By Jonathan Safran-Foer
Everyone has a mental image of a farm, and to most it probably includes fields, barns, tractors and animals, or at least one of the above. I doubt there's anyone on earth not involved in farming whose mind would conjure what I'm now looking at. And yet before me is the kind of farm that produces roughly 99% of the animals consumed in America.
This Californian turkey farm is ¬surrounded by barbed-wire fencing and set up in a series of seven sheds, each about 50ft wide by 500ft long, each holding in the neighborhood of 25,000 birds. Adjacent to the sheds is a massive granary, which looks more like something out of Blade Runner than Little House on the Prairie. Metal pipes spiderweb the outsides of the ¬buildings, massive fans protrude and clang, and floodlights project weirdly discrete pockets of day.
By Gardiner Harris
Hundreds of people taking Avandia, a controversial diabetes medicine, needlessly suffer heart attacks and heart failure each month, according to confidential government reports that recommend the drug be removed from the market.
The reports, obtained by The New York Times, say that if every diabetic now taking Avandia were instead given a similar pill named Actos, about 500 heart attacks and 300 cases of heart failure would be averted every month because Avandia can hurt the heart. Avandia, intended to treat Type 2 diabetes, is known as rosiglitazone and was linked to 304 deaths during the third quarter of 2009.
“Rosiglitazone should be removed from the market,” one report, by Dr. David Graham and Dr. Kate Gelperin of the Food and Drug Administration, concludes. Both authors recommended that Avandia be withdrawn.
By Pat Sullivan
Almost 30 years ago, whistleblower therapist and stress expert Donald Soeken asked my help to write some how-to materials on whistleblowing. I got the gig not based on any published clips (I didn’t have any then), but because the writing sample I gave him was my father’s story of blowing the whistle on an embezzling college president when I was just a baby. In that sample, I detailed the story I knew all too well about how the retaliation Dad suffered impacted our whole family for decades.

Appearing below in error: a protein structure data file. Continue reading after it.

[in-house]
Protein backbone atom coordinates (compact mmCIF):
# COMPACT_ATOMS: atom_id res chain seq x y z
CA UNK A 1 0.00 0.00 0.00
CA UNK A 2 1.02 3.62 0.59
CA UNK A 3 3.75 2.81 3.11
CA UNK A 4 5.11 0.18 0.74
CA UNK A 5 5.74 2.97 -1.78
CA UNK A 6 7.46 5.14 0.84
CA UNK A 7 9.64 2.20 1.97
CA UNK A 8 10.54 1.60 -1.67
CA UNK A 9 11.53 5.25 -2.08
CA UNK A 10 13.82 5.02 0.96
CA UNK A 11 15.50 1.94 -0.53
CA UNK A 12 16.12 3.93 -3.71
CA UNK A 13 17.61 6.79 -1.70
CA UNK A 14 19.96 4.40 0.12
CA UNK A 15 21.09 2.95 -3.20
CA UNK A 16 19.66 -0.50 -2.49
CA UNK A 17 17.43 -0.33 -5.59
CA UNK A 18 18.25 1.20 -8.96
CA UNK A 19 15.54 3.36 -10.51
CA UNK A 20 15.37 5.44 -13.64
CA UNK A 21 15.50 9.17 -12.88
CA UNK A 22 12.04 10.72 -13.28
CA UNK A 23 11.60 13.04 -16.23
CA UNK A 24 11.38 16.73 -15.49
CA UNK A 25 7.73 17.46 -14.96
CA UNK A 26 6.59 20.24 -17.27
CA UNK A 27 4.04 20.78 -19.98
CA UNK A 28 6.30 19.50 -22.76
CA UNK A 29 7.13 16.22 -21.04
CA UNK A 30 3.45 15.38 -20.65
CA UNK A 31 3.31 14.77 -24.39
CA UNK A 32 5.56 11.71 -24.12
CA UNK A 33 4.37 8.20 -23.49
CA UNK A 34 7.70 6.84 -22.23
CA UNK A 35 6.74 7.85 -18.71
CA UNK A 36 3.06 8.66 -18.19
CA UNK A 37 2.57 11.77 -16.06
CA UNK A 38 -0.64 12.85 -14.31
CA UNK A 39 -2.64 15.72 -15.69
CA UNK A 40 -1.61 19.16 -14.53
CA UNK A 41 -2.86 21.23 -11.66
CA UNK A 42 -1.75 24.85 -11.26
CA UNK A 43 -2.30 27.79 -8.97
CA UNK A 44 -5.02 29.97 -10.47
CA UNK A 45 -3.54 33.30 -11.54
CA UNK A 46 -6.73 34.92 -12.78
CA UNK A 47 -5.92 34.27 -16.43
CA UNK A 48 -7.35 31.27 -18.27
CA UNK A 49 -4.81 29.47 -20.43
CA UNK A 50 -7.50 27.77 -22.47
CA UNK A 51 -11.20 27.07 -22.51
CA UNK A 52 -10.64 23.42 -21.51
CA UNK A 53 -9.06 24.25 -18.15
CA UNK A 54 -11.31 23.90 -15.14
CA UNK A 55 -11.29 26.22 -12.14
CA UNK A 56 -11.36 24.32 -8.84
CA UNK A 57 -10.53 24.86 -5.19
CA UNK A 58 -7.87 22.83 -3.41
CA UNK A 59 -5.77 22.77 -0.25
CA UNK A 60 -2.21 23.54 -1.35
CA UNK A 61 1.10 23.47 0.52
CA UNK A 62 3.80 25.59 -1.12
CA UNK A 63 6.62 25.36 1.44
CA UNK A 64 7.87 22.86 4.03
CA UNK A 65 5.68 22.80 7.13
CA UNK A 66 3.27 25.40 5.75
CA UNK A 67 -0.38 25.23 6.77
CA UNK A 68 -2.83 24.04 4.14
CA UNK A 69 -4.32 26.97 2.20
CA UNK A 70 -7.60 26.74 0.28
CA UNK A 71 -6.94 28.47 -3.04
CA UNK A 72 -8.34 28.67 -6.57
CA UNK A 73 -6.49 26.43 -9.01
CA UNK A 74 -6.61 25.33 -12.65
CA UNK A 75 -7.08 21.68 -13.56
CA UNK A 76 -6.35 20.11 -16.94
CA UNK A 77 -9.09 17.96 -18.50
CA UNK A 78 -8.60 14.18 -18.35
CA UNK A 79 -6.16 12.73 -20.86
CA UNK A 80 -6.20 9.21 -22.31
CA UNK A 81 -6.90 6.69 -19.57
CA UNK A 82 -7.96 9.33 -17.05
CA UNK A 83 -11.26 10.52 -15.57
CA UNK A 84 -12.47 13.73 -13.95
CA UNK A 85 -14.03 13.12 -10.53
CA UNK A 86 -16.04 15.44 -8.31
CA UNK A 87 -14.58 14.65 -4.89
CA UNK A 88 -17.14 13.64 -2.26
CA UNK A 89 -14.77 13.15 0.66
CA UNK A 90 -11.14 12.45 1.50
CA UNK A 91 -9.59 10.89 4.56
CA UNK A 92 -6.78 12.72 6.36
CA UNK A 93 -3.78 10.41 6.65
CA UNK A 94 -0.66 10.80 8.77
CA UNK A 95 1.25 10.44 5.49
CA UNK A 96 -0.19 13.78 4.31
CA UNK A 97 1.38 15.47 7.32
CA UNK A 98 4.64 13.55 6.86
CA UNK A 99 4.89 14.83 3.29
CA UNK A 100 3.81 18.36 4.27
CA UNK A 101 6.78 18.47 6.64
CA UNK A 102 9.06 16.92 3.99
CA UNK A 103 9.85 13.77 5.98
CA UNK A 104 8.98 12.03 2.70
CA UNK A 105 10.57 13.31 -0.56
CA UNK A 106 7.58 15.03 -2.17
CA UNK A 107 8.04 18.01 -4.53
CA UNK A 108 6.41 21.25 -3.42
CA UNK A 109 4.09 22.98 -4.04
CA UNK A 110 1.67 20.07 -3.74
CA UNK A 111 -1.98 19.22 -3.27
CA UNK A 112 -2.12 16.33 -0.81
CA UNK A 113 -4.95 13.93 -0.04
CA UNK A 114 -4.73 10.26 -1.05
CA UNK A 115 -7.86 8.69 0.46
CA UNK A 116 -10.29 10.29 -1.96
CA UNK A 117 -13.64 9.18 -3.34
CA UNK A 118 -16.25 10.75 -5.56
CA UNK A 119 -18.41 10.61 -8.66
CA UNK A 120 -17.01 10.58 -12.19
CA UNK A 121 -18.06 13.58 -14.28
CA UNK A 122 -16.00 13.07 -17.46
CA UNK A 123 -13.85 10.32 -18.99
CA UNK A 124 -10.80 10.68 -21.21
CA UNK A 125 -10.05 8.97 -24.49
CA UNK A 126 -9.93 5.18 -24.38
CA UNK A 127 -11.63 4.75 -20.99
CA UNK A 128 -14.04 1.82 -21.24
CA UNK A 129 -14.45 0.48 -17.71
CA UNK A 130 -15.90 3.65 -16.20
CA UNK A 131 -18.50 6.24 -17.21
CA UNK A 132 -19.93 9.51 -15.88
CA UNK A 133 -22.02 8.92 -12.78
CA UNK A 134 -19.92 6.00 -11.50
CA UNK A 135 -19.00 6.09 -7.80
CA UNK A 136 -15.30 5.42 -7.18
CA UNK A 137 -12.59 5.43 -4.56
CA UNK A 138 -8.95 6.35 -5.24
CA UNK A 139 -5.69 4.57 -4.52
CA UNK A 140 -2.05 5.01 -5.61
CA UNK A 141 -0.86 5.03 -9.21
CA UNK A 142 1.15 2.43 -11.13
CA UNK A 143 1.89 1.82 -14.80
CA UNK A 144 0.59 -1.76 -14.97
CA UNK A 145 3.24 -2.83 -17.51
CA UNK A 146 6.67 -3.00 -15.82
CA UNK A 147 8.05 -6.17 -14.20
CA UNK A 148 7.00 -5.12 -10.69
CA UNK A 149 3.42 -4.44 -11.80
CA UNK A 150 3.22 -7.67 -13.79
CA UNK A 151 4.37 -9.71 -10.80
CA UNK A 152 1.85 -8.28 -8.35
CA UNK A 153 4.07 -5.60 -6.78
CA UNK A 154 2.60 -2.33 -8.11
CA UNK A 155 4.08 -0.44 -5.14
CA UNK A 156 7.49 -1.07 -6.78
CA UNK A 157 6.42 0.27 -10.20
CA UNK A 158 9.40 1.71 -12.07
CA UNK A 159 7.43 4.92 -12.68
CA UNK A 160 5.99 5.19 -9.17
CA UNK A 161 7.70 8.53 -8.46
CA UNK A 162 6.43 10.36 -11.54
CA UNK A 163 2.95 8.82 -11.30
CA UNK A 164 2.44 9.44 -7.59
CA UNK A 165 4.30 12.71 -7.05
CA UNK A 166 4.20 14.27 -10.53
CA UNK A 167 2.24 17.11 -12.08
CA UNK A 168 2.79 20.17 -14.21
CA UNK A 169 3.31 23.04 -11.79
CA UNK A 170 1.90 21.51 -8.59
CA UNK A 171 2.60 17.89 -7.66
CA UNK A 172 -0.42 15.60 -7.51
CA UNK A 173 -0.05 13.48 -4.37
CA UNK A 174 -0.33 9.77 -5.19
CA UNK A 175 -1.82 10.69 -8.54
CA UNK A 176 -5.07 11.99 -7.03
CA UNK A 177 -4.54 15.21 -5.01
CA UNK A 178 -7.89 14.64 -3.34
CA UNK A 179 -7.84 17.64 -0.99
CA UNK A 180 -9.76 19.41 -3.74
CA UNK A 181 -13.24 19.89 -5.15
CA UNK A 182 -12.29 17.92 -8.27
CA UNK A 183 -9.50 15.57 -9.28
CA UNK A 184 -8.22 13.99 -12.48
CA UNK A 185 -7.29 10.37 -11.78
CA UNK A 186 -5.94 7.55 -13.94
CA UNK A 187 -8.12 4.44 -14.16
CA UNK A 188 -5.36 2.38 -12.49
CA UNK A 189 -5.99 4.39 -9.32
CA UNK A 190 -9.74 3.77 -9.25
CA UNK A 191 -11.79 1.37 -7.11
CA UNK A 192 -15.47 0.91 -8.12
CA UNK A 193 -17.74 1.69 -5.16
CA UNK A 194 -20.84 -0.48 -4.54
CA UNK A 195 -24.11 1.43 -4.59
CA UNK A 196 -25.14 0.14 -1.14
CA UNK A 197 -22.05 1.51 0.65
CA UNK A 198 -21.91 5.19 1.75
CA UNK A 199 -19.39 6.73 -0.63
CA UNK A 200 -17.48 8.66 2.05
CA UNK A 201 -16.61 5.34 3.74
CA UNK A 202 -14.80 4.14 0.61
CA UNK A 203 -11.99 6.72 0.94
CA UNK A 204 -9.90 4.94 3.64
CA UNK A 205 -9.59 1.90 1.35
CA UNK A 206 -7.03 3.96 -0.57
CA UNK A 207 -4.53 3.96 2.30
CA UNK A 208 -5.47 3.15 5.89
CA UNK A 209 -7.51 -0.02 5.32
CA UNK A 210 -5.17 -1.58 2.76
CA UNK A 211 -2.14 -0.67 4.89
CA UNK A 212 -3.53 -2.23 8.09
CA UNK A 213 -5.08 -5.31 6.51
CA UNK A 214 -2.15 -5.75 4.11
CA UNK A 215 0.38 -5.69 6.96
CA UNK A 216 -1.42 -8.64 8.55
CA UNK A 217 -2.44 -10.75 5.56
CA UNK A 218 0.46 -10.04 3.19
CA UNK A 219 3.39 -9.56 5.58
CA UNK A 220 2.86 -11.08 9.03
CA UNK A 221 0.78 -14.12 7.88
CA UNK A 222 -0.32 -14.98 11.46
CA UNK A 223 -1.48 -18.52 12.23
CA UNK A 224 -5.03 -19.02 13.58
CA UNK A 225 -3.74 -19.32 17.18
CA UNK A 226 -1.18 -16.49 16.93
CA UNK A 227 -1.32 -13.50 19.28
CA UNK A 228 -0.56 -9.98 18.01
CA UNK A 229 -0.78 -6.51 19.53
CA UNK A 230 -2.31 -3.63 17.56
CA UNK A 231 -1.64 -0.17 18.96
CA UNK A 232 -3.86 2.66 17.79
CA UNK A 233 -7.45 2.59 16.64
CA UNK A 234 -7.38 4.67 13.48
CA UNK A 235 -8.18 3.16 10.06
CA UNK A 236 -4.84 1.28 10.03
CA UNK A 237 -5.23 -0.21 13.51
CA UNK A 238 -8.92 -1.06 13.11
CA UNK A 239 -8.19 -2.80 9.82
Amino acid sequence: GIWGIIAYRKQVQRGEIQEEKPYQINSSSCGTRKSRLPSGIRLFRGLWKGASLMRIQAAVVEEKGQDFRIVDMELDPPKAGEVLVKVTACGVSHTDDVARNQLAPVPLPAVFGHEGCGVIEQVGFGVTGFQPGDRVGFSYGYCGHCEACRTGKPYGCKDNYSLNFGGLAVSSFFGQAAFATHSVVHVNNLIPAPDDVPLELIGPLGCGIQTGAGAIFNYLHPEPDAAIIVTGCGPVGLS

Almost all the people I told about the writing gig made what they thought was a joke: “Whistleblowers? Oh, you mean ratters? Snitches? Stool pigeons?” Given my father’s story, and given the 95-5 odds that my mother’s early death from a rare illness was caused by the FDA’s lack of attentiveness to under-reported side effects of a popular prescription drug, it’s amazing I didn’t do bodily harm to those jokers.
Today, it’s still considered okay to slander whistleblowers, then wonder why more people don’t speak out to warn us about fraud, waste or abuse. And there are many who are so focused on not being “negative thinkers” or buttinskies or poor team players that we become complicit in all types of wrongdoing. Fortunately, there are a whole bunch of resources to help you tell truth to power and thrive and/or to support those who dare to speak on your behalf.
By Michael Cooney
Network World - After almost a year of wrangling, the U.S. government today said it wants to set up a National Climate Service that is designed to meet the burgeoning demand for climate information.
The Climate Service would be akin to the National Weather Service and would be the single point of contact on information climate forecasts and support for planning and management decisions by federal agencies, state, local, and tribal governments and the private sector.
In announcing the intent to form a National Climate Service, the Commerce Deptartment said the service will provide critical business and community planning information about climate changes as well as discover new technologies and build new businesses. The new service would require congressional approval, but if all goes smoothly, it could be running by October.
By Helena Bottemiller
On Tuesday, members of the Safe Food Coalition (SFC) delivered a letter to Secretary of Agriculture Tom Vilsack, urging an immediate change in the Food Safety and Inspection Service's (FSIS's) E. coli O157:H7 traceback policy.
The request follows a similar letter delivered in April 2009, which recommended that the FSIS trace meat contamination back to the source, and remove all affected product from commerce.
As it stands now, when FSIS finds E. coli O157:H7 in meat that has not yet entered commerce, it does not look up the supply chain to find the source of the contamination.
But in a global supply chain, one positive sample at the bottom of the chain--at a meat grinding plant, for example--could indicate a problem further up the supply line. According to SFC, this is "a dangerous loophole in agency procedure."
By David McFadden
A Bahamas court has rejected a U.S. bid to extradite a Czech-born financier on charges of plotting to bribe officials in the former Soviet republic of Azerbaijan in the late 1990s to get favorable treatment in oil deals, officials said Wednesday.